Saturday , 15 June 2024

Now’s the Time to Take Some Money Off the Table – Here’s Why

Unless the government acts quickly, it is probable that the term “fiscal cliff” will become a household phrase over the next few months. In this report we explain what the cliff is, discuss the worst case scenario, and determine what, if anything, you should do about it. Words: 1436

So says John P. Cogswell in edited excerpts from his original article* as posted on Seeking Alpha.
Lorimer Wilson, editor of (Your Key to Making Money!) has edited the article below for length and clarity – see Editor’s Note at the bottom of the page. This paragraph must be included in any article re-posting to avoid copyright infringement.

Cogswell goes on to say, in part:

What is the “Fiscal Cliff”?

Fiscal cliff is a term that describes the combination of tax increases and spending cuts that are automatically set to take effect at the end of this year. The likely impact of this combination of actions will be to reduce the budget deficit by $604 billion over the next year. Although reducing a budget deficit might intuitively sound like a positive event, there is a good argument that if the measures are too extreme, it could hurt our already lackluster economy.

The Size of the Economy Relative to Total Debt and Spending Deficit

As a preface, let’s take a step back and dissect the size of our economy relative to total debt and spending deficit. The purpose of this exercise is to bring some clarity to the mind-bogglingly large numbers often cited by the financial media when discussing economics. Thinking in terms of billions and trillions is not something most do on a daily basis. For simplicity, we will use percentages where we can and do a little bit of rounding with the large numbers. This should make the details easier to grasp and remember.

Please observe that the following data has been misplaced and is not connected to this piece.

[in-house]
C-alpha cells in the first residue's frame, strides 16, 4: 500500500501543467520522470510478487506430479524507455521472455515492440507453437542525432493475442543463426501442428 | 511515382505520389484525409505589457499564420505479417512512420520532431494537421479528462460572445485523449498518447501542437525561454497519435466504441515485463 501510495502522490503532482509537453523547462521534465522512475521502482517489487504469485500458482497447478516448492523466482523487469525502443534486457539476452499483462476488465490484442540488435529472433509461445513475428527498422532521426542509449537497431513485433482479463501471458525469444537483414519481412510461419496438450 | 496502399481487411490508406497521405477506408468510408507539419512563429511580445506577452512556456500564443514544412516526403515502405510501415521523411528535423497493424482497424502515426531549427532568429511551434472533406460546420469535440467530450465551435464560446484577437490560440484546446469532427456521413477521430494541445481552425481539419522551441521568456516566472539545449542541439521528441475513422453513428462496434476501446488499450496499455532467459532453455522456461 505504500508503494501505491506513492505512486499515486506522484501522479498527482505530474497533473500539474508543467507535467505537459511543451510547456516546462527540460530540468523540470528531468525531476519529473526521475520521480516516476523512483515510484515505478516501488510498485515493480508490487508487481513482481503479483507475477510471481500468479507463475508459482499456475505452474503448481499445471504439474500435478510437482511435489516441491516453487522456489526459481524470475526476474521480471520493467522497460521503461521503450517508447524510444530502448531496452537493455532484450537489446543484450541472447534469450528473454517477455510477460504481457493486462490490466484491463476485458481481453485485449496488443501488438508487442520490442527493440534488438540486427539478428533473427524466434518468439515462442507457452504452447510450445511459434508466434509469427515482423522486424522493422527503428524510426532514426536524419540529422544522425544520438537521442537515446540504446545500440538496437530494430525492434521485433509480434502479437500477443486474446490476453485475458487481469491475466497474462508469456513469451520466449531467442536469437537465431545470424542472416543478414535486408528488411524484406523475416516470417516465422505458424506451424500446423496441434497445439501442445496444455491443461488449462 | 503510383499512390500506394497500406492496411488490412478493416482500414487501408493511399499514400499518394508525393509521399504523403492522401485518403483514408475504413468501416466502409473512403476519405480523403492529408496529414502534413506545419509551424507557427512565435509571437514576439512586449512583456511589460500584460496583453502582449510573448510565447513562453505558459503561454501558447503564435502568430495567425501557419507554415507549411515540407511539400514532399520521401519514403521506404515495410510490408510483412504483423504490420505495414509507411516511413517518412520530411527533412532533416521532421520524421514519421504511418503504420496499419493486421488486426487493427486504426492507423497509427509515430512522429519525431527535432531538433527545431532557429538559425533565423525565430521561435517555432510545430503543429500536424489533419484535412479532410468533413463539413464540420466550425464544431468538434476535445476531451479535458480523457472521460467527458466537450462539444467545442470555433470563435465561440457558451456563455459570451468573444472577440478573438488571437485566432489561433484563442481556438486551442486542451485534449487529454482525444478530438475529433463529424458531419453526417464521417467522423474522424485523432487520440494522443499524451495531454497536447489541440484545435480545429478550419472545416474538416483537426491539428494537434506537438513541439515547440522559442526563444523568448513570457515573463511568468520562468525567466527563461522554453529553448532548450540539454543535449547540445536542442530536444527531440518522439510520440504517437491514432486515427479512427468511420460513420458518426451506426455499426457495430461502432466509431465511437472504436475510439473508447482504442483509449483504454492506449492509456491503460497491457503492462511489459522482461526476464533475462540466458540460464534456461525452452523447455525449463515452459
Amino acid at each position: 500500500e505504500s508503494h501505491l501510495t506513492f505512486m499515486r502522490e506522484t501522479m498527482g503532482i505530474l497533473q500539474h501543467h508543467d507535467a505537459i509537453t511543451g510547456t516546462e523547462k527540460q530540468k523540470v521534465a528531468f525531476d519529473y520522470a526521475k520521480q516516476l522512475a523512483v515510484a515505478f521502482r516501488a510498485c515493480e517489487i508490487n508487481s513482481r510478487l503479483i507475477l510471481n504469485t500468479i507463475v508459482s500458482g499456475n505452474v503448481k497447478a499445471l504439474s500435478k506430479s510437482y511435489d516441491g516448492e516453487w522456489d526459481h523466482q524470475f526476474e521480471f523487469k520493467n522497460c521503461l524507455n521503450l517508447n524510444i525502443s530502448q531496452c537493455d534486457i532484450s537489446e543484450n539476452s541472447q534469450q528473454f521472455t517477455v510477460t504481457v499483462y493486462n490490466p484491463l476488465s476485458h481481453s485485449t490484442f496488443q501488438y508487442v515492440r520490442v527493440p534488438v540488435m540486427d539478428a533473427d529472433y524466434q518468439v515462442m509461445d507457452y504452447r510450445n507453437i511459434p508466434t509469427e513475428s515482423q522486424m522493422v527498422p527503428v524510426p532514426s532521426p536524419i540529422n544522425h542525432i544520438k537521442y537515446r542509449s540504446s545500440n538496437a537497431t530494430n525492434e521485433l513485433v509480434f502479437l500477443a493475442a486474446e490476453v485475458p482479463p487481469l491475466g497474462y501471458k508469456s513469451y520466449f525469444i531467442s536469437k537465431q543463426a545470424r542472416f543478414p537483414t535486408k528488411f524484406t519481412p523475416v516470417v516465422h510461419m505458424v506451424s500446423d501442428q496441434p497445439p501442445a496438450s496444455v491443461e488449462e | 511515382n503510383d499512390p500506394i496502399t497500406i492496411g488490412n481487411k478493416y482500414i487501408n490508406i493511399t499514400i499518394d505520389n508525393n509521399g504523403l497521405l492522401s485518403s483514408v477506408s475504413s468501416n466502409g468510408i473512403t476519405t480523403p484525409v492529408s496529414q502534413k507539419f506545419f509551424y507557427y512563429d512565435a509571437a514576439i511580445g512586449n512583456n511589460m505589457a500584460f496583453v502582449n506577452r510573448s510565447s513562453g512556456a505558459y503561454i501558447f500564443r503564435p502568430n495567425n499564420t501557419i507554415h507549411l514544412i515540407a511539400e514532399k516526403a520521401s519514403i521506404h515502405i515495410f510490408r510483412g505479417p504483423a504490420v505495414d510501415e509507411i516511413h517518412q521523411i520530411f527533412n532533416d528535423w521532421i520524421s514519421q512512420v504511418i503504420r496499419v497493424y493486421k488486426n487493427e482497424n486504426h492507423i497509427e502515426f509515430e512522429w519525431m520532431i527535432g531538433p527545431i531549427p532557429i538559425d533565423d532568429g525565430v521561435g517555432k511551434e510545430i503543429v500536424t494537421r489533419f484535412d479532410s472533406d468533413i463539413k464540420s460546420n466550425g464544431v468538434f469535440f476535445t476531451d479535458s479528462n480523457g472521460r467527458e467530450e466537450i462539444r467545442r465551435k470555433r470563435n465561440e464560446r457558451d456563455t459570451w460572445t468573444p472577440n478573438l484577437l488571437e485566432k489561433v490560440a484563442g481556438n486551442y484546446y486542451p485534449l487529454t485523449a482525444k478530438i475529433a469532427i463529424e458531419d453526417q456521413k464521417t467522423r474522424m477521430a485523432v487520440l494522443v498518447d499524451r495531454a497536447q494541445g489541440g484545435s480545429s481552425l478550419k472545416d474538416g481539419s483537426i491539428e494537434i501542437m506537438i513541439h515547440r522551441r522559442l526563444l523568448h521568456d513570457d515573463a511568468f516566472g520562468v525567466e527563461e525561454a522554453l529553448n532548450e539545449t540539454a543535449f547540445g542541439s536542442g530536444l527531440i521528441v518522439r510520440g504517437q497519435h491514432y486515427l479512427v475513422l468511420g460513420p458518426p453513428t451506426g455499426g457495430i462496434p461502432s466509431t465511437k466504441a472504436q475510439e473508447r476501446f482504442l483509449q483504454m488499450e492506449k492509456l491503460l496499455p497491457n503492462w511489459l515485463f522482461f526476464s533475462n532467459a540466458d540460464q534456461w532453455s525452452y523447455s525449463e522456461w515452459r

The generally accepted method of valuing an economy is GDP (Gross Domestic Product). GDP is the value of all final goods and services produced in a country. Some think of it as the income of a country.

US GDP is about $16 trillion a year. The components of GDP are consumption (71.2%), government spending (19.5%), investment ex-housing (10.9%), housing (2.3%), and exports which reduce GDP by about 4%. The 20 year average growth rate of GDP, after inflation, is 2.6%.

2012 Deficit

Regarding the budget for 2012, the Congressional Budget Office (CBO) assumes total spending will be about $3.6 trillion dollars. However, revenues (taxes) will only be about $2.5 trillion. The $1.1 trillion in tax revenues is a shortfall of about 32% of total spending.

Total Public Debt

Our total debt, which is a culmination of past budget deficits, is about $15.5 trillion and is very close to 100% of the size of our economy as measured by GDP. Below is a chart (Chart 1) from the Federal Reserve showing how much our public debt has grown over time. Please note the obvious increase in steepness since the early 2000s.

(click to enlarge)

Source: Federal Reserve Bank of St. Louis

Debt as % of GDP

It is true that, as our debt has grown, so has the economy (GDP). Unfortunately, the rate of growth has not been the same. As evidence, please see Chart 2 below from the Fed, which depicts debt as a percentage of GDP. The debt has clearly grown at a higher rate than GDP.

Source: Federal Reserve Bank of St. Louis

The details of the estimated $607 billion deficit reduction (fiscal cliff) are: